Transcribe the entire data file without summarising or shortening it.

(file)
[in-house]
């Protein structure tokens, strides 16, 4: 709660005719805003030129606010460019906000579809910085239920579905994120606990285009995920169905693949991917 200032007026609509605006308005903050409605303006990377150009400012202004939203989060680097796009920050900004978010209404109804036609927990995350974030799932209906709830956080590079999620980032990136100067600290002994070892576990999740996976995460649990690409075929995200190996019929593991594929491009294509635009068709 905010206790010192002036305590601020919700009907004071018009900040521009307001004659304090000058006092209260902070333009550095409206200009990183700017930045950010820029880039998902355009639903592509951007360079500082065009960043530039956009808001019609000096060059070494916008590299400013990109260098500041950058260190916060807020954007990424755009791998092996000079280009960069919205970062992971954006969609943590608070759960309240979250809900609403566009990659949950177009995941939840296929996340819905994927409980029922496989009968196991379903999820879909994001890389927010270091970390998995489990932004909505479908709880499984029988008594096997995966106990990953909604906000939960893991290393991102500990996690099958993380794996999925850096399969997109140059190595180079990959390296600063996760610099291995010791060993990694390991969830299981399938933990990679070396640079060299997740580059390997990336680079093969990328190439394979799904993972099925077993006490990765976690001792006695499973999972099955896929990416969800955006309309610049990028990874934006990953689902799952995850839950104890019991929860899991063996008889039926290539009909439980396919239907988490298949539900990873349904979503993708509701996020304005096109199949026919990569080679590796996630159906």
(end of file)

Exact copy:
[in-house]
């Protein structure tokens, strides 16, 4: 709660005719805003030129606010460019906000579809910085239920579905994120606990285009995920169905693949991917 200032007026609509605006308005903050409605303006990377150009400012202004939203989060680097796009920050900004978010209404109804036609927990995350974030799932209906709830956080590079999620980032990136100067600290002994070892576990999740996976995460649990690409075929995200190996019929593991594929491009294509635009068709 905010206790010192002036305590601020919700009907004071018009900040521009307001004659304090000058006092209260902070333009550095409206200009990183700017930045950010820029880039998902355009639903592509951007360079500082065009960043530039956009808001019609000096060059070494916008590299400013990109260098500041950058260190916060807020954007990424755009791998092996000079280009960069919205970062992971954006969609943590608070759960309240979250809900609403566009990659949950177009995941939840296929996340819905994927409980029922496989009968196991379903999820879909994001890389927010270091970390998995489990932004909505479908709880499984029988008594096997995966106990990953909604906000939960893991290393991102500990996690099958993380794996999925850096399969997109140059190595180079990959390296600063996760610099291995010791060993990694390991969830299981399938933990990679070396640079060299997740580059390997990336680079093969990328190439394979799904993972099925077993006490990765976690001792006695499973999972099955896929990416969800955006309309610049990028990874934006990953689902799952995850839950104890019991929860899991063996008889039926290539009909439980396919239907988490298949539900990873349904979503993708509701996020304005096109199949026919990569080679590796996630159906």